Sleeping poorly is robustly associated with a tendency to engage in spontaneous waking thought

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We spend approximately-one third of our lives sleeping, and spontaneous thoughts dominate around 20–50% of our waking life, but little is known about the relation between the two. Studies examining this relationship measured only certain aspects of sleep and certain forms of sponta
neous thought, which is problematic given the heterogeneity of both conceptions. The scarce literature suggests that disturbed sleep and the frequency of spontaneous waking thoughts are associated, however this could be caused by shared variance with negative affect. We report a comprehensive survey study with a large range of self-reported sleep and spontaneous thought measures (N =236), showing that poorer sleep quality, more daytime-sleepiness, and more insomnia symptoms, consistently predicted higher tendencies to engage in disruptive spontaneous thoughts, independently of trait negative affect, age and gender. Contrarily, only daytime sleepiness predicted positive-constructive daydreaming. Findings underscore the role of sleep for spontaneous cognition tendencies.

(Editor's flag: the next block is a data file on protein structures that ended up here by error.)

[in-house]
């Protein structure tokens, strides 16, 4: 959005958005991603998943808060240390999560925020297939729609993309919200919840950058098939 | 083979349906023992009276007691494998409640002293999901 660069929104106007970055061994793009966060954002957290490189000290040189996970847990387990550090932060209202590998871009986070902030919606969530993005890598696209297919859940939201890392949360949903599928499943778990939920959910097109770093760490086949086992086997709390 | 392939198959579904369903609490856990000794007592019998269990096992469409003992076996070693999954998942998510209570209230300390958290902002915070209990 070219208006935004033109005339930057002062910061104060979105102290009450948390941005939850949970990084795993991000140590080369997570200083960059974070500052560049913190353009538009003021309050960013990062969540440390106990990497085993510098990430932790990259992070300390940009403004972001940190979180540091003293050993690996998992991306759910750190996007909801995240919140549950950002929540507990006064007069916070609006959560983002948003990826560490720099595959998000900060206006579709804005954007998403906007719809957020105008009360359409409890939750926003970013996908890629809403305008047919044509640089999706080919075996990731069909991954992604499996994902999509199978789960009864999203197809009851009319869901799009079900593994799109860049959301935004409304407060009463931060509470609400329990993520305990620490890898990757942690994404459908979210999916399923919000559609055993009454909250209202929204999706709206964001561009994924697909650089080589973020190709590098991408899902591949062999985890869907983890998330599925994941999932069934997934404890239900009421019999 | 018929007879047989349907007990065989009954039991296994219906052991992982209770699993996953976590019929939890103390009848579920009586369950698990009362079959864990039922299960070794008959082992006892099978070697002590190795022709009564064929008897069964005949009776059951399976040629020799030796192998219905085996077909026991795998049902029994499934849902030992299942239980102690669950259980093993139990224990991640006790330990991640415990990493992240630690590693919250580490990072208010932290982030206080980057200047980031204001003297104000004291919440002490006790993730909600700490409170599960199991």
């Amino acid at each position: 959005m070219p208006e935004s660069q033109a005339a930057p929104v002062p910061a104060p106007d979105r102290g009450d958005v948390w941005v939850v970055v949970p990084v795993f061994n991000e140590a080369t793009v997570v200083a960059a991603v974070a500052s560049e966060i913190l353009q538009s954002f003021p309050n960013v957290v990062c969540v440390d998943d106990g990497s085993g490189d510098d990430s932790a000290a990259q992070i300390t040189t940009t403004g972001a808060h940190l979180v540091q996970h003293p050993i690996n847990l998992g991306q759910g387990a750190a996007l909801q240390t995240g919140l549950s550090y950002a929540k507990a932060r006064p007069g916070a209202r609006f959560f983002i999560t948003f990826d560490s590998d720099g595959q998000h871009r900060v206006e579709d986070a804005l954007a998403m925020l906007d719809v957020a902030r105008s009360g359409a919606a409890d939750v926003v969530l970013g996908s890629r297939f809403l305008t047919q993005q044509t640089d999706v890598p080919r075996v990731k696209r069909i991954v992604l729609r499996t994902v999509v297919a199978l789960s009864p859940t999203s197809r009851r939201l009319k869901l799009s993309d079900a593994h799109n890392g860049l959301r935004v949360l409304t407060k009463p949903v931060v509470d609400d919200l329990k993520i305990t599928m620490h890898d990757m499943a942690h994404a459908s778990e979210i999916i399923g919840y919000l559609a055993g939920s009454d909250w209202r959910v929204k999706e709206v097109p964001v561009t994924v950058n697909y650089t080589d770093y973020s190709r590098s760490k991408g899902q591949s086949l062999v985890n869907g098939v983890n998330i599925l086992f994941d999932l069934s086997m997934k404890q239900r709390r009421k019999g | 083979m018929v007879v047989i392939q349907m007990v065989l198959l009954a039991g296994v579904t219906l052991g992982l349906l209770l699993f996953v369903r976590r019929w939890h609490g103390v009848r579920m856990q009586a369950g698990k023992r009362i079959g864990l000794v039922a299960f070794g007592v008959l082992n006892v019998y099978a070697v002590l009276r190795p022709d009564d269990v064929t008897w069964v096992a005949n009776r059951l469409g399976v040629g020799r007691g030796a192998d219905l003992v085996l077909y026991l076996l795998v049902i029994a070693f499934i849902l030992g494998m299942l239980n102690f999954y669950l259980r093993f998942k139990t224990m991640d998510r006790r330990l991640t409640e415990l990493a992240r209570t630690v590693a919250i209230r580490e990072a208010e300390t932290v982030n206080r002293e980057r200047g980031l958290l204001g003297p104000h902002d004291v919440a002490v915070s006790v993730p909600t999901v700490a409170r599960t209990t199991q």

Original languageEnglish
Article number103401
JournalConsciousness and Cognition
Publication statusPublished - Oct 2022


  • Disturbed sleep
  • Chronotype
  • Mind wandering
  • Spontaneous Thoughts
  • Negative affect


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